Page 4 - ISO April 2023
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        Can the UK Escape the Economic Slow


        Jeremy Batstone-Carr, European Strategist, Raymond James Investment Services Ltd*

        As  every  Chancellor  of  the  Exchequer  surely knows,  the   a hitherto listing ship, provided the opportunity for the implanting
        best Budgets are those in which the incumbent struts and   of foundation stones aimed  at constructing a new economic
        frets their hour upon the stage and then are seen (or heard)   framework and faster economic growth in the future. For the
                                                            immediate present, a package measures widely trailed in
        no more. On this occasion Mr Jeremy Hunt “lucked out”   advance, amounted to a £21.9bn “giveaway” over the 2023/24
        insofar as his speech and its implications for the UK econo-  fiscal year, rather more generous than had been anticipated.
        my’s near-term outlook were entirely overshadowed by   Beyond that, measures costing the Treasury a net £10.4bn out to
        events unfolding in the banking sector, both in the United   2027/28 was unequivocally better news than pessimists had
                                                            expected. In passing, and of interest to everybody, the unques-
        States and Europe. However, for those sufficiently inter-  tionable highlight was the decision to cancel the scheduled 20%
        ested in prospects for embattled  UK economic activity   increase (£2,500 to £3,000) in the Energy Price Guarantee as it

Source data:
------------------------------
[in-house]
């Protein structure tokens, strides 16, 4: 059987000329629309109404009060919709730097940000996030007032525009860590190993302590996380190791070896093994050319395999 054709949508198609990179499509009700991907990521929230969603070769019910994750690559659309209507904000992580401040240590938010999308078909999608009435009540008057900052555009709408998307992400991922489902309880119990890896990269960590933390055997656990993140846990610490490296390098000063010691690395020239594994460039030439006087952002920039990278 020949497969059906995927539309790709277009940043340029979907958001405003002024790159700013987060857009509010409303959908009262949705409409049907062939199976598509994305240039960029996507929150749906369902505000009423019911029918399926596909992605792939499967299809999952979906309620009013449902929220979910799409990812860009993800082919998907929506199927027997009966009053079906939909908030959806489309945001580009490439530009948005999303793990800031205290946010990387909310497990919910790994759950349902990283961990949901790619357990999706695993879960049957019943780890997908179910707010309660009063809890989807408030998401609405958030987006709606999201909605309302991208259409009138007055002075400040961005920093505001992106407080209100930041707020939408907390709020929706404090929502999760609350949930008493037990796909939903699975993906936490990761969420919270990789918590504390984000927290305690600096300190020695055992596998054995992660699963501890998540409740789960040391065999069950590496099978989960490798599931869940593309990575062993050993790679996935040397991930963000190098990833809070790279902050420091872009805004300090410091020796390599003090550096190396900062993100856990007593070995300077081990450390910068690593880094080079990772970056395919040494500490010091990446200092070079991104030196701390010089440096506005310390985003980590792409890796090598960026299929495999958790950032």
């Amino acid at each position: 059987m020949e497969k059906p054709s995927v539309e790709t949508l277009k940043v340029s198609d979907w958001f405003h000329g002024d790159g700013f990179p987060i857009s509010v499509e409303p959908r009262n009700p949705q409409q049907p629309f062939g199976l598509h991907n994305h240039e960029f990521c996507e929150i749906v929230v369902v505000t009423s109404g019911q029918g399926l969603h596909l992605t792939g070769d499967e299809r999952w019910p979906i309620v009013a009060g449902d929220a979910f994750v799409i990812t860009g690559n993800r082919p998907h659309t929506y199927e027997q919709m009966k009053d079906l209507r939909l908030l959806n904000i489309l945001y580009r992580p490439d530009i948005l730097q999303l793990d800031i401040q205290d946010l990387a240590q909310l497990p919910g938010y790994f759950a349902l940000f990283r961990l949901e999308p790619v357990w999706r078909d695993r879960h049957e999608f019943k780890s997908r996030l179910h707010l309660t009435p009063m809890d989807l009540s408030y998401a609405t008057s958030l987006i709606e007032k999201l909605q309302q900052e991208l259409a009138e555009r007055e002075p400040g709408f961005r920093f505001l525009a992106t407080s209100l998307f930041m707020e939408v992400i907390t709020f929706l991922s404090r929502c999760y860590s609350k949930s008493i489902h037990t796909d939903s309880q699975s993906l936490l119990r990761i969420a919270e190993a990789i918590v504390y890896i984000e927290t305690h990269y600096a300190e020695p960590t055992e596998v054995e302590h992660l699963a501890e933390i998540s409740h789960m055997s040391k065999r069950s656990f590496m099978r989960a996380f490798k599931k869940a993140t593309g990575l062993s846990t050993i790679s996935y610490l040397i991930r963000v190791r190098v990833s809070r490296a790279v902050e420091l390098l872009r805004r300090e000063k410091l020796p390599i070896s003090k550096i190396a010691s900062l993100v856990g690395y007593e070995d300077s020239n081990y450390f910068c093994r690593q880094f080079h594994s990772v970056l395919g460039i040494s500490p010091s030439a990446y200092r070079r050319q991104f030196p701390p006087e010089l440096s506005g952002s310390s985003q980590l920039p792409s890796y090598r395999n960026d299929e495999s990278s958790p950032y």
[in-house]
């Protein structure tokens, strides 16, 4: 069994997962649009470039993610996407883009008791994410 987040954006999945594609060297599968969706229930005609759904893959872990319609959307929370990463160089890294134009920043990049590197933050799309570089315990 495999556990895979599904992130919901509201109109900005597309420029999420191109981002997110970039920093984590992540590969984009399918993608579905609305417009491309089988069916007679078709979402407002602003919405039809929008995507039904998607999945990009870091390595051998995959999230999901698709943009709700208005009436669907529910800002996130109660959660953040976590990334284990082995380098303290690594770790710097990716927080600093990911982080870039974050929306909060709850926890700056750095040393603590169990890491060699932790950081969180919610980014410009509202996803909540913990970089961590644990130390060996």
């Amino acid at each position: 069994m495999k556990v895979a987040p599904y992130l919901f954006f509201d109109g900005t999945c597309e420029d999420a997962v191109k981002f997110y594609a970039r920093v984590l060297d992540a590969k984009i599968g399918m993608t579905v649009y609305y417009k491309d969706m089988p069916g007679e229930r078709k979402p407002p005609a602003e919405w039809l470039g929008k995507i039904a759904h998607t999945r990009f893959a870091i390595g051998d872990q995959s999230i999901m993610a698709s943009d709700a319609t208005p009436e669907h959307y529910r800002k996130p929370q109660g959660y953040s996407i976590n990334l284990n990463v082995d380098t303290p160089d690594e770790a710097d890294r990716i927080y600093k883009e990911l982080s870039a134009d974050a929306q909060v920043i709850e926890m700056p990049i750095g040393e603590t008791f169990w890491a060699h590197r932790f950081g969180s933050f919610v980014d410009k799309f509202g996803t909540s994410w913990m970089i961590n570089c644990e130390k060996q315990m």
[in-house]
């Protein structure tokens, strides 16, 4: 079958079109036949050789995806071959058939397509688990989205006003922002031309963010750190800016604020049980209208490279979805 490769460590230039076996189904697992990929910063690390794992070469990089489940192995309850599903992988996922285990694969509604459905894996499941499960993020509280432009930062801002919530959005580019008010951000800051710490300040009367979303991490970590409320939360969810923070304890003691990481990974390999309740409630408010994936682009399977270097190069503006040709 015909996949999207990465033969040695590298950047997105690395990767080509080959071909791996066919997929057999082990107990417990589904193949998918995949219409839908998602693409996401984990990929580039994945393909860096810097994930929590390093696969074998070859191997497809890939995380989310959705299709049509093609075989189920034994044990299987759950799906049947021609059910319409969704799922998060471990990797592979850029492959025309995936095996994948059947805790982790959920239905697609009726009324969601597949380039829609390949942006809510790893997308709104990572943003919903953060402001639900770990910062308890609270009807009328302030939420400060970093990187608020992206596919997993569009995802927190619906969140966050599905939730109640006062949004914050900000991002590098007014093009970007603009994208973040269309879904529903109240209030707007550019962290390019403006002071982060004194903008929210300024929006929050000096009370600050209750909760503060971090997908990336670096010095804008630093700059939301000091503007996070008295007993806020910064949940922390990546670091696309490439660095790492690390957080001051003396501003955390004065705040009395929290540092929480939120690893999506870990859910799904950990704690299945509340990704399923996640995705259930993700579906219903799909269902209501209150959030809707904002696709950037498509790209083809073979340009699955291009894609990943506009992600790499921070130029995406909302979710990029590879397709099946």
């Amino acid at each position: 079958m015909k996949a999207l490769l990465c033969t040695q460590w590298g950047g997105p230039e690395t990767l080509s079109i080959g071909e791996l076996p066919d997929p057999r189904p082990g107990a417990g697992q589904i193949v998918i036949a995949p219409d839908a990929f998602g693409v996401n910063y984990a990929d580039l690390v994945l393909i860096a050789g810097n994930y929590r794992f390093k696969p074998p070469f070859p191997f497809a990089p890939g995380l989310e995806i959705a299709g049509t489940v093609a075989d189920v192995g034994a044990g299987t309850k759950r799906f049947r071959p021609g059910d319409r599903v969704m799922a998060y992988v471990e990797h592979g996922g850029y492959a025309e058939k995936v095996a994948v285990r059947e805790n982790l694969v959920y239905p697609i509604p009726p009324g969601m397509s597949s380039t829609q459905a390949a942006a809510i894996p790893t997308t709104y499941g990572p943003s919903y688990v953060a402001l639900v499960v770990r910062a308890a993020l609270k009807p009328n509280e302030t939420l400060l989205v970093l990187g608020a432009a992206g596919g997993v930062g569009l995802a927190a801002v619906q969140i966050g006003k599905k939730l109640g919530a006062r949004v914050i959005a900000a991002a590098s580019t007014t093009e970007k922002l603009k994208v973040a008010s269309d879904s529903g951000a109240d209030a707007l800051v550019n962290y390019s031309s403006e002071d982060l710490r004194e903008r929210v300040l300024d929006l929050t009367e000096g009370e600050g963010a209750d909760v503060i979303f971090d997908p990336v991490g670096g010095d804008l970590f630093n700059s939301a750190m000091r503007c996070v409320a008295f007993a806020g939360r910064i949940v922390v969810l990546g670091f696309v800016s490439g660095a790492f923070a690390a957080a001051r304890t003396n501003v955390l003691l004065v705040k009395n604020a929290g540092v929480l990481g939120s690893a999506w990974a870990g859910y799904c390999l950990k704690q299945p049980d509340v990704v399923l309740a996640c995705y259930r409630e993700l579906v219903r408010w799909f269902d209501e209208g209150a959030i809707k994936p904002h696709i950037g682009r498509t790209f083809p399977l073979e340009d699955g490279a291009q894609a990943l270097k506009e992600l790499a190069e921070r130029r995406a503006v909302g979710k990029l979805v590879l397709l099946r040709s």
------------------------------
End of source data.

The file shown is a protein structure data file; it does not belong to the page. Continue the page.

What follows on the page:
there was much to pore over. Billed as a “Budget for   relates to all utility bills from 1st April. The subsidiary decision
        Growth” the measures announced do go some way towards   to scrap a 23% increase in forthcoming fuel duty was also well
                                                            received and will further ease the country’s long-standing cost
        extricating the country from its immediate travails, how-  of living crisis.
        ever, a coherent plan for the longer term is required over
        and above laying the foundations for the next election   In consequence of these measures the Office for Budgetary
                                                            Responsibility (OBR) is no longer forecasting a recession in 2023
        campaign.                                           and growth estimates for 2024 have been marked higher. This is
                                                            highly significant as the OBR’s previous assertion, that the UK
        Following the UK administration’s autumn crisis, the first
        requirement deemed essential for the incoming Chancellor was   economy would enter recession in Q3 of last year and that it
        a cool nerve and a steadying hand on the country’s purse strings.   would last for five quarters garnered considerable negative
        Mr Hunt has so far excelled himself, delivering sensible eco-  attention. It is now thought likely that while a slide into mildly
        nomic  prescriptions when the  economy  needed them  most.   negative territory is inevitable over the first quarter of the cur-
        Fiscal credibility may not yet be fully restored, but the return to   rent year (once lagging data is made available), a slow revival
        calmer waters for the domestic gilt-edged government bond   should take place thereafter to the extent that real GDP growth
        market and sterling’s rediscovered stability on the foreign   will emerge at just -0.2% once data for 2023 is published, rising
        exchanges illustrate the extent to which important steps are   to +1.8% in 2024. These upwardly revised expectations are
        being taken in the right direction.                 +1.2%-points and +0.5%-points respectively higher than
                                                            November’s forecasts.
        This Spring Budget, more than simply adding greater stability to

        *An affiliate of Raymond James & Associates, Inc., and Raymond James Financial Services, Inc.

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